Americans are paying more out-of-pocket for health care now than they did in the past decade.1

Health care can include more than just a monthly insurance premium. Most insurance plans require some form of out-of-pocket costs. People can choose a plan based on how much they want to pay out-of-pocket and when. Out-of-pocket costs include copayments, coinsurance, and deductibles.1

Tracking these costs is just one of the ways to monitor the overall cost of health care.

The currently available data visualization’s for this indicator presents average out-of-pocket health care cost per family and individuals per year, in U.S. dollars. This data represents one important piece in understanding out-of-pocket health care cost; in the future we also hope to present out-of-pocket cost as a percentage of household income.

Total Out-of-Pocket Cost (Individuals)

The 2012 Baseline for total out-of-pocket costs for individuals is 13.0%. Current data is pending. We hope to be at no greater than 13.0% by 2022.

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Baseline

13.0%

Current Rate

Pending

Target

13.0%

Total Out-of-Pocket Cost (Families)

The 2012 Baseline for average family out-of-pocket costs as a percentage of their total income is 22.0%. Current data is pending. We hope to be at no greater than 23.0% by 2022.

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More Data

Total Out of Pocket Cost (Families)

Caution: The data source has changed from the original LGHC 2012 Task Force Report as the original data source is no longer available.

Baseline

22.0%

Current Rate

Pending

Target

23.0%

Average Annual Family Out-of-Pocket Spending in California, Over Time

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Average Annual Family Out-of-Pocket Spending in California, by Demographic Category


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Average Annual Individual Out-of-Pocket Spending in California, Over Time

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Average Annual Individual Out-of-Pocket Spending in California, by Demographic Category

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Indicator: Total Out-of-Pocket Cost

Subcategory: Total Out-of-Pocket Cost (Individuals) and Total Out-of-Pocket Cost (Families)

Indicator Description: “Out-of-pocket costs” (Families) include family expenses for premiums, copays, deductibles, and co-insurance for services and prescription drugs. They do not include over-the-counter medications. (Sometimes the definition of “out-of-pocket” spending excludes premiums.) “Family” is defined as the health insurance unit, which includes one or more individuals in a household who would likely be considered a family unit in determining eligibility for private or public coverage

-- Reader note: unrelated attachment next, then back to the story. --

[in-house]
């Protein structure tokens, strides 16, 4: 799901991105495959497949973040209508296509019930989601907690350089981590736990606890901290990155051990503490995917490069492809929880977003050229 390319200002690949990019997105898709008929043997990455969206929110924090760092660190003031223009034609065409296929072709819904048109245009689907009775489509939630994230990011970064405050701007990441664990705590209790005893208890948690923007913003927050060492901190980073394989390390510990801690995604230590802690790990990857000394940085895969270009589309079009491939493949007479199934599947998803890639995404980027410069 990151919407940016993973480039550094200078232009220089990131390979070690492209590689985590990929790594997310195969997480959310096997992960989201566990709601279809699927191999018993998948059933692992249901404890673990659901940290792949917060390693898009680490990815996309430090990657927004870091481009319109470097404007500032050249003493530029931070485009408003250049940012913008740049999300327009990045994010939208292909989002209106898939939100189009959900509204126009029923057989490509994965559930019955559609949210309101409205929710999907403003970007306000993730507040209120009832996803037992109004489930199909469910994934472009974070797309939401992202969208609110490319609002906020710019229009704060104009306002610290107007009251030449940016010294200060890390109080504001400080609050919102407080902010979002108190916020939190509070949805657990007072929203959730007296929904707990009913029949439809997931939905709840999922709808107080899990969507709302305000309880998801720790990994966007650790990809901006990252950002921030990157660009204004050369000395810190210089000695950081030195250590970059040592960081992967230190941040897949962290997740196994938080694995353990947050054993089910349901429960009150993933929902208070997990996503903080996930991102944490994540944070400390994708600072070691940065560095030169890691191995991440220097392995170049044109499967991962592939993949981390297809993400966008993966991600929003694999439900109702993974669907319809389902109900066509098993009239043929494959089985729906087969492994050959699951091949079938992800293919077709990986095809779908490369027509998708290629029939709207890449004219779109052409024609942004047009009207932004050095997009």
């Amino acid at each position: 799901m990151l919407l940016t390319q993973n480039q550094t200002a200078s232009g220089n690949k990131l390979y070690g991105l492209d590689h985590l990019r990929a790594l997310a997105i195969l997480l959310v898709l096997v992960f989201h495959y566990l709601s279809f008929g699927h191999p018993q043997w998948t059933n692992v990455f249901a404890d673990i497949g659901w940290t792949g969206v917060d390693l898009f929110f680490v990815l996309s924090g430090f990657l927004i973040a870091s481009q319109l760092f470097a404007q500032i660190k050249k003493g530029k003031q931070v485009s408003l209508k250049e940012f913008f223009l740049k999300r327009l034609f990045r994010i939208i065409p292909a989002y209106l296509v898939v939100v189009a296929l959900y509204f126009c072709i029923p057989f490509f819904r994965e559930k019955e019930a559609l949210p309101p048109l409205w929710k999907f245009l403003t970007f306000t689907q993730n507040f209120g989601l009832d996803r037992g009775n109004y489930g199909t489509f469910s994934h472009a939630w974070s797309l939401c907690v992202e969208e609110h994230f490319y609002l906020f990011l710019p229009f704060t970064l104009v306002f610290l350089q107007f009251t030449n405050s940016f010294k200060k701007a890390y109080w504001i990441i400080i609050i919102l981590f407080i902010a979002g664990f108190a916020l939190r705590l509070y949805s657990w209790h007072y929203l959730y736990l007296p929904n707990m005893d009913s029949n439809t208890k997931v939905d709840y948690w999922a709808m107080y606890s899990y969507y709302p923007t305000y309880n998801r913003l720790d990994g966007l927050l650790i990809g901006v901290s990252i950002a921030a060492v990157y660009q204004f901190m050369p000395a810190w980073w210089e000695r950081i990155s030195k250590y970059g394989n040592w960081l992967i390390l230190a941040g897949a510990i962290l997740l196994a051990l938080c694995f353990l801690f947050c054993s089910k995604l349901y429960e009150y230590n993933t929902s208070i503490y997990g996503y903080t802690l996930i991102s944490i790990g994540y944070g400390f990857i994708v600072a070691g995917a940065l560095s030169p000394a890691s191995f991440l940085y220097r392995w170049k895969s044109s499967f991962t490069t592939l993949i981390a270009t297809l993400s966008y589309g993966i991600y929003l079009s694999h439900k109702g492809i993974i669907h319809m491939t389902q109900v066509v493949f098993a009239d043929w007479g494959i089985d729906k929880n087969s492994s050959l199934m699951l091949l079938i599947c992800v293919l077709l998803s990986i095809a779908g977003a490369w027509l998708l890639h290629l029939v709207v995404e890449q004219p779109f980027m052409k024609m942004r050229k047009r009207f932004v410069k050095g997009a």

Health care expenditures include:

● Premium costs – the amount health insurance companies change each month for coverage. Note that this metric includes premiums, while most other measures of out-of-pocket costs do not.

● Out-of-pocket costs

◦ Copayment – set dollar amount for covered services (i.e. $20 for general physician visit)

◦ Coinsurance – a percentage of the allowed cost of covered services (i.e. 20% of the allowed cost for a specialist visit)

◦ Deductible – set dollar amount that patients must pay out-of-pocket before their plan starts to cover the service (i.e. $200 drug deductible before drug coverage begins)

“Out-of-pocket costs” (Individuals) include expenses for copays, deductibles, and co-insurance for services and prescription drugs. They do not include premiums or over-the-counter medications.   This differs from “Out-of-pocket costs” (Families) which include premiums, so the two should not be compared against each other.

Data Limitations: Federal Poverty Guidelines are issued by the Department of Health and Human Services each year and used to determine financial eligibility for certain federal programs. Beginning with the 2013 Current Population Survey, the health insurance coverage question series was re-designed and new questions were added. Due to these changes, users should be cautious when comparing Current Population Survey estimates from 2013 and forward with estimates from 2012 and earlier.

Indicator Source: California Health Care Foundation (CHCF): State Health Access Data Assistance Center (SHADAC) analysis of the Current Population Survey’s Annual Social and Economic Supplements.

Indicator Calculation Methodology: Indicator replicated from CHCF ACA411: Median Annual Out-of-Pocket Spending per Family. More information about out-of-pocket costs is available from CHCF, available at http://www.chcf.org/aca-411/explore-the-data#trend%2Caffordability%2Cfinancialburden%2Cfmoop%2CSymbolDollar%20(Total)%2C2013

Data Collection Methodology: ACA 411: Tracking Health Reform in California uses an interactive tool that provides baseline and trend data for selected measures to help answer how the Affordable Care Act (ACA) is changing insurance coverage, access to health care, and affordability in California. The data include uninsured rates, private and public coverage levels, insurance status, and Covered California enrollment; use of services and barriers to care; and consumer spending and premium sharing for employees, including low-wage, part-time, and temporary workers.

1. Collins, S., Rasmussen, P., Doty, M., & Sophie, B. (2014). Too High a Price: Out-of-Pocket Health. Commonwealth Fund.

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